The Caps are all-in on defending the Cup and Brian MacLellan has made at least two trades at the deadline every year since being general manager so yes, I do believe the Caps are going to make at least one trade.

I still believe Andre Burakovsky will be available if the right deal comes along. Yes, he is playing well now, but we’ve seen this play out before. With 25 games left in the season, plus the playoffs, do we really expect Burakovsky to play consistently well that long? The fact that he is playing well is a good thing as it should increase his value. Having said that, considering how much the team values keeping its championship lineup together, I would not be surprised if they decide to hold onto him for the playoffs.

But what will they bring in? You can pretty much take it to the bank that they will bring in a defenseman. MacLellan has added a defenseman every trade deadline and I don’t expect this one to be any different. What they do on offense will be dependent on what they decide to do with Burakovsky. Obviously they will have to add a player to the third line if they want to trade him. I think they will at least explore adding a strong faceoff player, but only if he brings something else to the table as well, like penalty killing.

To summarize, I would assume we see MacLellan add a depth defenseman and at least explore adding a depth forward, though I also wouldn’t be surprised if they stand pat on offense.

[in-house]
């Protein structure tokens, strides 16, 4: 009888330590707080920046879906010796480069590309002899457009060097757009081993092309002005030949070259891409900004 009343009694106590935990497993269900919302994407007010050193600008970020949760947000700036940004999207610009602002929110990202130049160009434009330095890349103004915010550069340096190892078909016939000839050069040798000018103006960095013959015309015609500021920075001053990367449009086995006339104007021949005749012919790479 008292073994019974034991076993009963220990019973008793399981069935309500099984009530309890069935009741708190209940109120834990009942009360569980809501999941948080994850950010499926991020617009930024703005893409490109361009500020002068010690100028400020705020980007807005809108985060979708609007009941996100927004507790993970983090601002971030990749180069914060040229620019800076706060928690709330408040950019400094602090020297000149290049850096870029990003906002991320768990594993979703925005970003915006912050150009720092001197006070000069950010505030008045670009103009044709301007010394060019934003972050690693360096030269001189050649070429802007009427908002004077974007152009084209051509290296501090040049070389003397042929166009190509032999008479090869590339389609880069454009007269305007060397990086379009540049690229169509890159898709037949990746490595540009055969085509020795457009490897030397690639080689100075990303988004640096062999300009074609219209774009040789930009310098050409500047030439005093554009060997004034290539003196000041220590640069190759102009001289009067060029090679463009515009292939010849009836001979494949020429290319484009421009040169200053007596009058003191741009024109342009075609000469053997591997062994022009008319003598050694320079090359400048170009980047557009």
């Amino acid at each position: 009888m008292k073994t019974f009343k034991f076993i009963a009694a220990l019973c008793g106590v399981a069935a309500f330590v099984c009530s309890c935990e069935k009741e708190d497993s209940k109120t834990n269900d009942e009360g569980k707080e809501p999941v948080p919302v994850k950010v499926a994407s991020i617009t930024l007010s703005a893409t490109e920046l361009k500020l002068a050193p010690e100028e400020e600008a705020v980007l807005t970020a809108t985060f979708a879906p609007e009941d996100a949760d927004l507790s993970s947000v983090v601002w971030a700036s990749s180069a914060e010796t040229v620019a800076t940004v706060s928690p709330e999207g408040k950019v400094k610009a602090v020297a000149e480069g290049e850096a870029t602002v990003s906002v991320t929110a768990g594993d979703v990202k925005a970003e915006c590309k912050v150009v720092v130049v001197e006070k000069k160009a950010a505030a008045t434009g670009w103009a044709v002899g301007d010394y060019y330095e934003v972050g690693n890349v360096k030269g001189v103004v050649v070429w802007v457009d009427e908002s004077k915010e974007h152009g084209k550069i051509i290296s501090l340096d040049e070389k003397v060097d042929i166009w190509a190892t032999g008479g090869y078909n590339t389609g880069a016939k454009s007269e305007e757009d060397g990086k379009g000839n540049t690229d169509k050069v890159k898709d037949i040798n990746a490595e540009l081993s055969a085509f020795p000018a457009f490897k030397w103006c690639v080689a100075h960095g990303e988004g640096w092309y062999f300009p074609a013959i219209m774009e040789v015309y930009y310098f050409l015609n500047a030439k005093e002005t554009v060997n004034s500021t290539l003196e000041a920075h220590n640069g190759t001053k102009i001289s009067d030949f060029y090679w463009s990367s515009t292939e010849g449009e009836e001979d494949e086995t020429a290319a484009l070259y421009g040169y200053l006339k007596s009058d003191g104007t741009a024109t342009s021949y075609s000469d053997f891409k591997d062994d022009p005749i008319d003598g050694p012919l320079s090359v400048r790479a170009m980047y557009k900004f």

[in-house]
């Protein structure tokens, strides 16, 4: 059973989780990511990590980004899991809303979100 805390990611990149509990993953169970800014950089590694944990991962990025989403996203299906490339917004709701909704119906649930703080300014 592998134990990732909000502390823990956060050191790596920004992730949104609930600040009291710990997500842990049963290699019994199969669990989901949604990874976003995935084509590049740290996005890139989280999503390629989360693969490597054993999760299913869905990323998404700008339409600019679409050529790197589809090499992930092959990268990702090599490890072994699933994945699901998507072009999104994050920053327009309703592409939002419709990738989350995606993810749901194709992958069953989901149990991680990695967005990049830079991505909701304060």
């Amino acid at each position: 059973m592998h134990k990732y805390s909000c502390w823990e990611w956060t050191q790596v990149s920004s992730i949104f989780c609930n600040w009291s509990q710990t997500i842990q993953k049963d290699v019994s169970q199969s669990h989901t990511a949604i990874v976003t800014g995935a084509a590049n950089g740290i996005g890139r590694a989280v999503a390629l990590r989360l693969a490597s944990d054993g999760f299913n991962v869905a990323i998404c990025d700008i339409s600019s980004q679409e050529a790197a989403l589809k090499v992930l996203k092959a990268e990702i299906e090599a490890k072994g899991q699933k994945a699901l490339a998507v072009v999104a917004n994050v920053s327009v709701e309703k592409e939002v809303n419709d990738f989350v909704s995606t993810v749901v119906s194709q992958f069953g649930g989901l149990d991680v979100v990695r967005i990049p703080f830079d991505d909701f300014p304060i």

Actually, I disagree with you. The second pair has been a major issue, but I am much more concerned by the play of Matt Niskanen than I am Dmitry Orlov. Because that pair was struggling, Reirden split them up during the losing streak putting Orlov with John Carlson and Niskanen with Michal Kempny. Orlov was fine, but the second pair again struggled, furthering my belief that the issue is Niskanen.

As for how to fix that, that’s a good question. I hated the Orlov, Carlson and Kempny, Niskanen pairings, as those players do not complement one another as well as the original pairs. That’s not the solution. Niskanen is a righty so moving him down to the third pair doesn’t make sense because it would mean an Orpik, Niskanen pair which is also not a good combo. Do you put Orlov with Madison Bowey and Christian Djoos with Niskanen? Not unless Bowey starts playing better.

Fixing the second pair may be a matter of letting Niskanen play through this just because there do not seem to be any good alternatives despite Washington’s depth on the blue line. And if you think Washington should trade for a top-four defenseman, those players are very expensive, especially rightys. The Caps hit a home run by finding Kempny last season for just a third-round draft pick, chances are lightning will not strike twice and they will not be able to pluck a hidden top-four player from an opponent like they did last year.

Benjamin C. writes: Why does it seem like Caps are undisciplined? Most minor penalties in NHL and nothing is done about it and nothing is changing, at some point this has to be thrown on Todd to blame.